Fig 1. Localities randomly assigned to treatment regimen (DA or IDA) and position of houses included in the 2016 census.

DA, diethylcarbamazine plus albendazole; IDA, ivermectin plus diethylcarbamazine and albendazole.

Study design and enrollment of participants

We used an open-label, cluster-randomized community study design to study the relative safety and efficacy of IDA vs. DA in the 10 localities mentioned above. Each locality was randomly assigned to receive either the IDA regimen consisting of a single dose of IVM (200 μg/kg) + DEC (6 mg/kg) + ALB (400 mg) (5 communities) or the DA regimen consisting of a single dose of DEC (6 mg/kg) +ALB (400 mg) (5 communities) (Fig 1). All eligible residents of the 10 localities were invited to participate in the study. Eligible residents were ≥5 years old, were able to provide consent (or assent plus parental consent for minors), had no history of allergy to the study medications, and were not pregnant or suffering from severe chronic illnesses. Women who reported that their last menstrual period started ≥4 weeks before enrollment or who did not recall the date of their last menstrual period were excluded. The core study team, assisted by community health workers who had participated in prior rounds of MDA, visited each house included in the July 2016 census to enrol participants.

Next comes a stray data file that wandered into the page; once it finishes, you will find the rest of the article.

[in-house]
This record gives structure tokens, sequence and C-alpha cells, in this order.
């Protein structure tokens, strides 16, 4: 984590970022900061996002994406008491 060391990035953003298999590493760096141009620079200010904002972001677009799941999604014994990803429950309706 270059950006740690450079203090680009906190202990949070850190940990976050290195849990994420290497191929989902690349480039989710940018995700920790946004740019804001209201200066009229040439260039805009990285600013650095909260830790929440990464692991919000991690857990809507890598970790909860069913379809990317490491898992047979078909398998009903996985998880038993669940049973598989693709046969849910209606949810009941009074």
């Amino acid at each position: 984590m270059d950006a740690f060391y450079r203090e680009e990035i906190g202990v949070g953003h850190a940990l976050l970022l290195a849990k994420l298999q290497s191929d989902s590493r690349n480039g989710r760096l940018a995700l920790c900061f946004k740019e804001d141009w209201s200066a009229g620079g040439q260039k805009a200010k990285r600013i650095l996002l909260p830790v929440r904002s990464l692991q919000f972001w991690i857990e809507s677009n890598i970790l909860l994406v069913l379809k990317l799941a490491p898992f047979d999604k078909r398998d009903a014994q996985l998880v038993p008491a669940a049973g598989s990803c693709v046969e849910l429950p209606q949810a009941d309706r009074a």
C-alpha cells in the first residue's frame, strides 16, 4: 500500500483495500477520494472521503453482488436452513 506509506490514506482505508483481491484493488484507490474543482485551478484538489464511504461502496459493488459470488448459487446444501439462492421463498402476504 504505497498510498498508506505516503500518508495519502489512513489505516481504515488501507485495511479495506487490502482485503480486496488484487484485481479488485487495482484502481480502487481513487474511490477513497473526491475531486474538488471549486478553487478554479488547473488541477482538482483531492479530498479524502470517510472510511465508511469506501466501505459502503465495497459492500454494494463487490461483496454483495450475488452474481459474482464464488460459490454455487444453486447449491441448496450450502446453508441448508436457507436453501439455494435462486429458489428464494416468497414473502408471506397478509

After consenting and prior to evaluation for LF infection and treatment, participants were enrolled and assigned a unique identification number. Four trained enrollment teams weighed and measured the height of each participant and recorded their age, sex, general health status and (for females) date of last menstrual period. Then, the enrollment nurse asked each participant about symptoms that corresponded to each of the AEs that were to be assessed after the treatment to establish a baseline.

Laboratory technicians tested each participant for circulating filarial antigenemia (CFA) using the Alere Filariasis Test Strip (FTS, Alere) performed according to the manufacturer’s instructions. Capillary blood (75μl) was placed on the sample application pad and the result was read at 10 minutes. Since the intensity of antigen test lines is correlated with CFA levels, the results were scored as previously described [16, 17]: 0 for tests with no visible test (T) line; 1 when the T line was weaker than the control (C) line; 2 when the T line was approximately as dark as the C line; and 3 when the T line was darker than the C line. FTS positive participants were tested for microfilaremia at night (from 10 pm−12 am) by thick blood smear examination. Three parallel lines of blood (20 μl each) were placed on slides. Dried slides were stained with Giemsa and examined by trained microscopists.